Final year for USU’s Human Library?

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The Human Library, an event hosted by the Merrill-Cazier Library, might be ending after this year.

Utah State has hosted the Human Library as an annual, sometimes semi-annual, event for the past six years.

Last week, patrons of the library were able to check out “human books,” people who told their stories about a variety of topics ranging from abortion, mental illness, vision quests, disease and more.

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Human books were “checked out” for 30 minutes at a time. The Human Library consisted of 27 human books this year.

Anne Hedrich, the coordinator of the event, said concerns with time and commitment make it so they are unsure if the program will be hosted in the future.

“It takes a lot of time and energy to organize and find books, and we’re not able to sustain it just in the library anymore,” she said.

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Hedrich said that with people retiring, graduating and getting other jobs, it’s harder to find enough people committed to take time to find books, organize and run the event.

“It’s really rewarding for everyone,” Hedrich said. “I think everyone would like it to continue. If there’s a way we can make it continue, then we will.”

The purpose of the Human Library is to introduce people to different perspectives. The event is meant to address social issues such as prejudice, discrimination and labels in a non-threatening way.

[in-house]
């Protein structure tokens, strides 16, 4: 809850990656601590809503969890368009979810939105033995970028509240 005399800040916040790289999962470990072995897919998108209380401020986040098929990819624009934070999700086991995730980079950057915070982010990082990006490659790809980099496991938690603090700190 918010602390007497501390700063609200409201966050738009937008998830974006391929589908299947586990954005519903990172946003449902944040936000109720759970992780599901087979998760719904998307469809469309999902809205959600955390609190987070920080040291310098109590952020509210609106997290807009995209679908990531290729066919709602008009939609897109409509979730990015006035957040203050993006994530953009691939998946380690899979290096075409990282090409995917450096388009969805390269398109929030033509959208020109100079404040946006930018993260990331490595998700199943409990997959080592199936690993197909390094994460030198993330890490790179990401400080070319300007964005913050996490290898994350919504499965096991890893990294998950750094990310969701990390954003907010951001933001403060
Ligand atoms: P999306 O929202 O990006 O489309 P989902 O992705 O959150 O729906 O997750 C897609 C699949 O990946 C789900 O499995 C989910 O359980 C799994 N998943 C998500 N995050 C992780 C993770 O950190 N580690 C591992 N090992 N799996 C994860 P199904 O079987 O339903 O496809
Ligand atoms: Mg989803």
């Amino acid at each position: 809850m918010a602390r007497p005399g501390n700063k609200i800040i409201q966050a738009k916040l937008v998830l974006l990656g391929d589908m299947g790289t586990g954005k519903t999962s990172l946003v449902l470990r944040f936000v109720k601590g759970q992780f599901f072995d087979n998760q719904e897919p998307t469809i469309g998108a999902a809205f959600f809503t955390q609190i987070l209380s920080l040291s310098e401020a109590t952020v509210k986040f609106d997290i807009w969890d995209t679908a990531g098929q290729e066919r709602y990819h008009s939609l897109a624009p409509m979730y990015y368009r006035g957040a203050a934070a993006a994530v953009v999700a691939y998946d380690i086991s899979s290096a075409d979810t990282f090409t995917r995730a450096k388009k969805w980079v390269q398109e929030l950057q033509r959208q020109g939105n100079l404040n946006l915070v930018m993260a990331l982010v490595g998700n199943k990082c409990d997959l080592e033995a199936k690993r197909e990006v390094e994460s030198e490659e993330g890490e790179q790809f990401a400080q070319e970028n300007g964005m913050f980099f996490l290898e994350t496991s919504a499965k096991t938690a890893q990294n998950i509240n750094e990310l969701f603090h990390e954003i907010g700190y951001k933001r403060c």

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Mitch Holmes, a participant at the Human Library, said the event is a great way to learn and become aware of certain situations.

“You’re hearing real-world experience,” Holmes said. “You’re hearing it from the source and not just assuming things.”

Herm Olsen enjoyed the opportunity he had to share his experience as a first-time human book.

“It might help people avoid painful mistakes or shatter misconceptions,” Olsen said. “If people share and talk then we know more.”

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Mary Anne McCormick, a participant of the Human Library, said the event is too great of an opportunity to let it go and hopes it will continue in coming years.

“If people care about community, about the gaps and differences, we need things like this,” she said.

 

dillan.passmore@aggiemail.usu.edu

@dirtyghettopass


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